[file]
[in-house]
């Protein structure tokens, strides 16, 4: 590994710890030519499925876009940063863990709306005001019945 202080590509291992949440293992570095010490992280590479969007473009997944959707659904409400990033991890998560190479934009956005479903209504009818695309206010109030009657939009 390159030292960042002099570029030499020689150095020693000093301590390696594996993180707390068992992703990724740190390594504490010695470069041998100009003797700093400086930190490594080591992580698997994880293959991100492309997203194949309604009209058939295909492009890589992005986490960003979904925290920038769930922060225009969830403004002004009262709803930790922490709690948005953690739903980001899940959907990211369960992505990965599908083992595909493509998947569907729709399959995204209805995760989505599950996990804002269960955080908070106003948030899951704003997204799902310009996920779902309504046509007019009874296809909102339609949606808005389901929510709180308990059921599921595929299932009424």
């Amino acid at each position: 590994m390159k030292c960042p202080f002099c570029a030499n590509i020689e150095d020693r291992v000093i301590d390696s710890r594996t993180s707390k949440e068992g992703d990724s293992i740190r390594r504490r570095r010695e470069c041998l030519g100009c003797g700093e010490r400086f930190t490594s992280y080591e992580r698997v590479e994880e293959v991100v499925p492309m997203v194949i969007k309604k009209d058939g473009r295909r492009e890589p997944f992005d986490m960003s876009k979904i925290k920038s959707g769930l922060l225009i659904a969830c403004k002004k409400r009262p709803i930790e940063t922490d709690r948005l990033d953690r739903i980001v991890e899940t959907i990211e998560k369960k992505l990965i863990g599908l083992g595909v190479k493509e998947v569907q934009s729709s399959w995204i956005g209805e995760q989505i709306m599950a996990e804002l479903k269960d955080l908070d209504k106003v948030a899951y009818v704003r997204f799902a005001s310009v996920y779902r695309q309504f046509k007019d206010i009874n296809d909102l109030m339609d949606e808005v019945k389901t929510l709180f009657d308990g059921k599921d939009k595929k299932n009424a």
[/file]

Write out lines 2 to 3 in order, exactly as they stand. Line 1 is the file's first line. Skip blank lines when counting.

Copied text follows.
């Protein structure tokens, strides 16, 4: 590994710890030519499925876009940063863990709306005001019945 202080590509291992949440293992570095010490992280590479969007473009997944959707659904409400990033991890998560190479934009956005479903209504009818695309206010109030009657939009 390159030292960042002099570029030499020689150095020693000093301590390696594996993180707390068992992703990724740190390594504490010695470069041998100009003797700093400086930190490594080591992580698997994880293959991100492309997203194949309604009209058939295909492009890589992005986490960003979904925290920038769930922060225009969830403004002004009262709803930790922490709690948005953690739903980001899940959907990211369960992505990965599908083992595909493509998947569907729709399959995204209805995760989505599950996990804002269960955080908070106003948030899951704003997204799902310009996920779902309504046509007019009874296809909102339609949606808005389901929510709180308990059921599921595929299932009424």
């Amino acid at each position: 590994m390159k030292c960042p202080f002099c570029a030499n590509i020689e150095d020693r291992v000093i301590d390696s710890r594996t993180s707390k949440e068992g992703d990724s293992i740190r390594r504490r570095r010695e470069c041998l030519g100009c003797g700093e010490r400086f930190t490594s992280y080591e992580r698997v590479e994880e293959v991100v499925p492309m997203v194949i969007k309604k009209d058939g473009r295909r492009e890589p997944f992005d986490m960003s876009k979904i925290k920038s959707g769930l922060l225009i659904a969830c403004k002004k409400r009262p709803i930790e940063t922490d709690r948005l990033d953690r739903i980001v991890e899940t959907i990211e998560k369960k992505l990965i863990g599908l083992g595909v190479k493509e998947v569907q934009s729709s399959w995204i956005g209805e995760q989505i709306m599950a996990e804002l479903k269960d955080l908070d209504k106003v948030a899951y009818v704003r997204f799902a005001s310009v996920y779902r695309q309504f046509k007019d206010i009874n296809d909102l109030m339609d949606e808005v019945k389901t929510l709180f009657d308990g059921k599921d939009k595929k299932n009424a």